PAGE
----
Muslims were to be prevented from coming to America, Trump declared, foreshadowing the draconian ban. His view of the appropriate role of women was made clear in October 2016, with the web release of the “Entertainment Tonight” segment: as tens of millions have seen and heard, an open mic captured Trump boasting of, and encouraging, the grabbing of women by the genitals.
Trump campaign rallies have been marked by the venting of hatred. I watch them with pain and dread. We’ve all heard “build the wall” and “lock her up” chanted in a burning rage. How different is the evoked emotion there from the rallies of the Third Reich? And is there any significant difference between the advocacy in “Mein Kampf” of “The Big Lie" and the use of more than 10,000 misleading or false statements by President Trump since he took office? Can it be anything other than admiration for neo-fascistic rallies after Trump’s response to the deadly Charlottesville neo-Nazi rally: "very fine people on both sides?"
Who can be surprised that Trump has created a cult of personality after a campaign in which he proclaimed to the world, “I could stand in the middle of Fifth Avenue and shoot somebody, and I wouldn't lose any voters?" Who can be surprised that he considers himself and his staff above the legal requirements for congressional review, when he declined to pledge acceptance of the result of a November election were his opponent to win?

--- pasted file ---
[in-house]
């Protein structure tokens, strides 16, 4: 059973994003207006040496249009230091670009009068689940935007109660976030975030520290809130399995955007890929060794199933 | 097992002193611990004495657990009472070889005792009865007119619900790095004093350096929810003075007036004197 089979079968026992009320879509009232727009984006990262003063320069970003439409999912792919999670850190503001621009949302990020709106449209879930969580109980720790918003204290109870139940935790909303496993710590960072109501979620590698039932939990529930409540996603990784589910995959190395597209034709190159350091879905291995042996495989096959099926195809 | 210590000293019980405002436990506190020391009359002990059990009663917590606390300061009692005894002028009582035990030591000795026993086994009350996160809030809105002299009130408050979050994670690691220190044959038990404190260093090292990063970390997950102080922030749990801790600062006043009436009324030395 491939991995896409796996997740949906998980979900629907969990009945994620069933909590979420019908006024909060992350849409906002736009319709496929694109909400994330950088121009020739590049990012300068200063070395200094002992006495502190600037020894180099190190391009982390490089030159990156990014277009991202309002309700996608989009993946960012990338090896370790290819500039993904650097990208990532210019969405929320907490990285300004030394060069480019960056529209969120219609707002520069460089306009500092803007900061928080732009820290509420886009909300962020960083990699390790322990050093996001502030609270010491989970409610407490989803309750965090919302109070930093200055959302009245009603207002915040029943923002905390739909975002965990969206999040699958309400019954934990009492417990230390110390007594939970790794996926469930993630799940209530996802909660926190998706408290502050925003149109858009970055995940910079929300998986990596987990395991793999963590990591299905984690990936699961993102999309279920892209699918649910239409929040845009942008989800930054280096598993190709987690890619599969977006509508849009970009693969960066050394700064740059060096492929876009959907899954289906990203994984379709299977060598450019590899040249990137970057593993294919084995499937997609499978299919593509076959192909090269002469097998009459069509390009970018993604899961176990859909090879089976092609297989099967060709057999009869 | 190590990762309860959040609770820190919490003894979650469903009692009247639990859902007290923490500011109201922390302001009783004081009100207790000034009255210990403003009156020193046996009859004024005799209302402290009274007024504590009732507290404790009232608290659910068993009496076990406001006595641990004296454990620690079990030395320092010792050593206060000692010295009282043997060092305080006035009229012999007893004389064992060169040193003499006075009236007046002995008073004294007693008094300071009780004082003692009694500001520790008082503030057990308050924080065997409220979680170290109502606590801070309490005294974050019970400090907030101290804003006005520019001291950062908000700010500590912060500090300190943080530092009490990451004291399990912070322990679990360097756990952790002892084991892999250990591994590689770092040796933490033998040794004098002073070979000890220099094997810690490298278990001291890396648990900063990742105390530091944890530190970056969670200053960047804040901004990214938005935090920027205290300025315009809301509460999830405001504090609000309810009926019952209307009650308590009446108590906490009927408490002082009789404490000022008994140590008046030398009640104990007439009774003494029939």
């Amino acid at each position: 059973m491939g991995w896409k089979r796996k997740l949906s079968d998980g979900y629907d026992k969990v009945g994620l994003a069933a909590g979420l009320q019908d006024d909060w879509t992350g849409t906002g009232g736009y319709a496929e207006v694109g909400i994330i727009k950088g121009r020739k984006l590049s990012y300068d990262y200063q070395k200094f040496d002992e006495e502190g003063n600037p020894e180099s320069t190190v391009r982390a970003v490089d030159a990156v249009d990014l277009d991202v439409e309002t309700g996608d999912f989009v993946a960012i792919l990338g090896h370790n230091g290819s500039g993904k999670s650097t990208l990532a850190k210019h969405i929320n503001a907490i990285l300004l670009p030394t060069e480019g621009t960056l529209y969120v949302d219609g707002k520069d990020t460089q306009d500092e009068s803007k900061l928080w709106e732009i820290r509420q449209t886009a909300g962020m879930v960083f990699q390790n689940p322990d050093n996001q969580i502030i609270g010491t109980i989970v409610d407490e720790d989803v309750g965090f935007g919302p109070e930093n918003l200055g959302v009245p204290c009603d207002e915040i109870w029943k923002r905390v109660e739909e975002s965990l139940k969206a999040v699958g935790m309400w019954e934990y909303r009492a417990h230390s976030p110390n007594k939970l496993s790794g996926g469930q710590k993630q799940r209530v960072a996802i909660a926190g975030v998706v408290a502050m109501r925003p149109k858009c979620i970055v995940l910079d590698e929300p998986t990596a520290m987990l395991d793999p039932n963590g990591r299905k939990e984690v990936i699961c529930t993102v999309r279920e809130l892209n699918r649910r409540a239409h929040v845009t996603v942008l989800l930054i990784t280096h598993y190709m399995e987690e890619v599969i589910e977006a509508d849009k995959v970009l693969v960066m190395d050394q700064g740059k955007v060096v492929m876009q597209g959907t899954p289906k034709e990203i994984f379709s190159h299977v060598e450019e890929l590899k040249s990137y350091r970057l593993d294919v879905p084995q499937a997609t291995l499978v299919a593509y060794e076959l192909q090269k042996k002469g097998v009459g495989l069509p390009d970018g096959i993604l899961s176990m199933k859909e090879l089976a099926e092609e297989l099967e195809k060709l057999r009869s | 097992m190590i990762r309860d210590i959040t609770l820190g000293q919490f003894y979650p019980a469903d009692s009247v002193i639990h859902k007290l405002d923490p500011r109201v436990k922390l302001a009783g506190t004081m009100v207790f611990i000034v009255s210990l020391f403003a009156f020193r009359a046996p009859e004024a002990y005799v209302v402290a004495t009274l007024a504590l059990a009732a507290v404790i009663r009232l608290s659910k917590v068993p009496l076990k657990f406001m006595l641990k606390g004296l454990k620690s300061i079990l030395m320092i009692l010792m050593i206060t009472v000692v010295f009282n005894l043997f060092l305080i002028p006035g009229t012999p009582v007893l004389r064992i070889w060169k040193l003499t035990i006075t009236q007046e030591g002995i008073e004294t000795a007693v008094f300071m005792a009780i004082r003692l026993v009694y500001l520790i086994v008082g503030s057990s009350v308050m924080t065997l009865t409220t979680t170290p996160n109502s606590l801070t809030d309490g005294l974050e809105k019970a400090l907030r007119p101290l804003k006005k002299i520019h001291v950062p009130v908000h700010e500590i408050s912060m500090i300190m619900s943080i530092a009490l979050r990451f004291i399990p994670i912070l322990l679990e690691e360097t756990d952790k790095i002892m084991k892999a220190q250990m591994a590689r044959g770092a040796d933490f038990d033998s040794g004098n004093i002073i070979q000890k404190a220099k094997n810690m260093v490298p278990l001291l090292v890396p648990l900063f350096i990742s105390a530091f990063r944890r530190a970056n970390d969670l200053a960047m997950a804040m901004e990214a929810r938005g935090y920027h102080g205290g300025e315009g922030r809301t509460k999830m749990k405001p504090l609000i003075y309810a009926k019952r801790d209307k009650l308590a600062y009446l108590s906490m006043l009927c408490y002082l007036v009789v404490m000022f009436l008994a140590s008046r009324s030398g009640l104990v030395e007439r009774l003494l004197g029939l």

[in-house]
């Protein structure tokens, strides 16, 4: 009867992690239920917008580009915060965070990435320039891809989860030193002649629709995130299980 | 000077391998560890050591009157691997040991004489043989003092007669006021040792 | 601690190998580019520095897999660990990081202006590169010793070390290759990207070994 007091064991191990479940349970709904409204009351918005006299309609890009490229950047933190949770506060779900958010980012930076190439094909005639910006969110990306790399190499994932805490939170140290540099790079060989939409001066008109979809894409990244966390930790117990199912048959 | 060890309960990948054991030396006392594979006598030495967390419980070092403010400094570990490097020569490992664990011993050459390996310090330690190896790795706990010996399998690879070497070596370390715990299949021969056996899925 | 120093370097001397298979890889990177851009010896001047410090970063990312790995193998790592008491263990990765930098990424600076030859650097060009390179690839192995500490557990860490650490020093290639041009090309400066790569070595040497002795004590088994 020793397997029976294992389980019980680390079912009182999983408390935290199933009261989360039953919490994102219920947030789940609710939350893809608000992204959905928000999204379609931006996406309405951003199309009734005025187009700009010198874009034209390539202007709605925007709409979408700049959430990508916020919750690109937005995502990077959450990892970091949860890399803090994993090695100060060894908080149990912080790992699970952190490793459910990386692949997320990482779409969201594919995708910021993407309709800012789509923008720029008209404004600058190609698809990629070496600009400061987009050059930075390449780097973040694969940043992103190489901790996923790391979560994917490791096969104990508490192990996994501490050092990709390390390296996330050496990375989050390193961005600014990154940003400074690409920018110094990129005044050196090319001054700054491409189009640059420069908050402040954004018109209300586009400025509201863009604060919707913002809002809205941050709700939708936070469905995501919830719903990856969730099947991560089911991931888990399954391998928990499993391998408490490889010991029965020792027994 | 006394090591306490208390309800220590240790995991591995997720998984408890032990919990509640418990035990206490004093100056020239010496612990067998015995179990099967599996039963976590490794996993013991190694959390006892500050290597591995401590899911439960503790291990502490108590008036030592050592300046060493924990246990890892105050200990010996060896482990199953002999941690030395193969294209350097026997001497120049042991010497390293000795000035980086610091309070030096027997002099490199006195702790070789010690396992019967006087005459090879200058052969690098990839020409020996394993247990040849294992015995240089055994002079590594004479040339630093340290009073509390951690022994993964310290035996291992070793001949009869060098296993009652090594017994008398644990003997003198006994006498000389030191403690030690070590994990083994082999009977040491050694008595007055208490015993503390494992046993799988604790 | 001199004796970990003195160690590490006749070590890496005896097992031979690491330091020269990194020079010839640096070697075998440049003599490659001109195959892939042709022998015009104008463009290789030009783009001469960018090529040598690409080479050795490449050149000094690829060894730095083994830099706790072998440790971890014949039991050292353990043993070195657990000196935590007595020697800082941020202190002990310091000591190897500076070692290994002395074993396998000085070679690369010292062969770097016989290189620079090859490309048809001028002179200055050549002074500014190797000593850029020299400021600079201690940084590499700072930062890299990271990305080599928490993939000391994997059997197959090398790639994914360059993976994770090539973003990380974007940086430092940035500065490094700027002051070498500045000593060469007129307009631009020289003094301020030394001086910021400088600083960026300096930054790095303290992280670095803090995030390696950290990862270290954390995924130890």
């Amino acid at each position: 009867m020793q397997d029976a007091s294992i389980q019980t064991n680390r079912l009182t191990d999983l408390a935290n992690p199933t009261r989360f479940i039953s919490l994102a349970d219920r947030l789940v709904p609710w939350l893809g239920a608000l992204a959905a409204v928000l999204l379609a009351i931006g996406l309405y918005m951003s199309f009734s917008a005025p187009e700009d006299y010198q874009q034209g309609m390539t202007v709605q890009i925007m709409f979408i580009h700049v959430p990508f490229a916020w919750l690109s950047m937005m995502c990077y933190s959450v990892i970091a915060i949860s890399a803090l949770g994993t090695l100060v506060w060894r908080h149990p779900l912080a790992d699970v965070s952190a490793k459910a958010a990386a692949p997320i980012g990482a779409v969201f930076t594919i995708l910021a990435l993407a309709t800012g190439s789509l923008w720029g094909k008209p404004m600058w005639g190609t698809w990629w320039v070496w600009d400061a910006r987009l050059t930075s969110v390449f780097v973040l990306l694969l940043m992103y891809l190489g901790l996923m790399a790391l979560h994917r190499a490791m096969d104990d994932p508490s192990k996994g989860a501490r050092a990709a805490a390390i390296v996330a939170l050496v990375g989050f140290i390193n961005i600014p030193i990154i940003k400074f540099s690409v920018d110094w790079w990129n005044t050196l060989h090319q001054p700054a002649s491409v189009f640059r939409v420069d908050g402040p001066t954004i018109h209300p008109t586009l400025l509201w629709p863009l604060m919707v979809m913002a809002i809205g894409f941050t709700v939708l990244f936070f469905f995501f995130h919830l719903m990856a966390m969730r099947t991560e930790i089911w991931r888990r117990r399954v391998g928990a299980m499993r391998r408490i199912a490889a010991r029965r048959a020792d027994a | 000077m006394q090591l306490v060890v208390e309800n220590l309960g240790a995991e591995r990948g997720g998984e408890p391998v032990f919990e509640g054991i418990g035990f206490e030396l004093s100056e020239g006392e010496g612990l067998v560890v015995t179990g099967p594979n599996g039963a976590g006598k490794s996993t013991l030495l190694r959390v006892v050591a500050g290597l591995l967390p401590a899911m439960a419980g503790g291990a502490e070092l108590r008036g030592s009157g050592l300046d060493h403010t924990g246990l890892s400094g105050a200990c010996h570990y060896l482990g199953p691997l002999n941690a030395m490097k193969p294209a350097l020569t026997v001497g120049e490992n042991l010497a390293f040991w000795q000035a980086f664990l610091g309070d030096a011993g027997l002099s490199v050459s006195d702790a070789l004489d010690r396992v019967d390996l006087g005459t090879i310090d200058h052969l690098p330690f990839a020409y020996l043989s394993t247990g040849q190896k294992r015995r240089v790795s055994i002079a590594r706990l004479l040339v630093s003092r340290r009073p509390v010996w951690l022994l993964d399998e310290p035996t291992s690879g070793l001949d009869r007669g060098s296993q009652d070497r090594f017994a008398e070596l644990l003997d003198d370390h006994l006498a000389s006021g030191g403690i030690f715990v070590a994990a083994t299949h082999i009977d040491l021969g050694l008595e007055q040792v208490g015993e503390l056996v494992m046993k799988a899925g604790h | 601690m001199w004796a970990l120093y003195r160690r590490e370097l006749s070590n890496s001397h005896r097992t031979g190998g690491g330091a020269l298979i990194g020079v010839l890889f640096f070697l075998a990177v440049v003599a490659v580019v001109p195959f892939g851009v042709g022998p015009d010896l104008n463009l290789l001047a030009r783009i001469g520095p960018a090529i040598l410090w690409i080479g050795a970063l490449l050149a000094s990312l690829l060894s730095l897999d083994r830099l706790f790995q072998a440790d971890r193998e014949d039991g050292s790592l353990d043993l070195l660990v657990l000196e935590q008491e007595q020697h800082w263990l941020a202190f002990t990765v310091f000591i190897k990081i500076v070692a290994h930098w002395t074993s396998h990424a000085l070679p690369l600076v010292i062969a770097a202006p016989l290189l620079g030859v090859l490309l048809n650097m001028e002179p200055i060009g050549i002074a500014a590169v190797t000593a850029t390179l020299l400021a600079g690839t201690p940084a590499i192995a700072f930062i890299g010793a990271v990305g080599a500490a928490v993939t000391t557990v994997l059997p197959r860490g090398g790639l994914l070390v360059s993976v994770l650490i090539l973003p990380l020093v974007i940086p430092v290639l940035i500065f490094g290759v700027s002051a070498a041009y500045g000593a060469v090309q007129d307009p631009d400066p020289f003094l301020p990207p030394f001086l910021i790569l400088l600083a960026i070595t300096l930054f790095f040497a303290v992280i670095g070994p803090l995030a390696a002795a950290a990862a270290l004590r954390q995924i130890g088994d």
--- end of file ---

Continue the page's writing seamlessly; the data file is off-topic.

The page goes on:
Amidst all the horrific statements, policies, tweetstorms and distractions, there are two events that set off the loudest alarm bells in my ears. First, Trump began his presidency with Retired Army Lt. Gen. Michael Flynn as his National Security Advisor. Flynn, five months prior to the Trump inauguration, had thundered: “Islamism [is] a vicious cancer inside the body of 1.7 billion people on this planet, and it has to be excised!"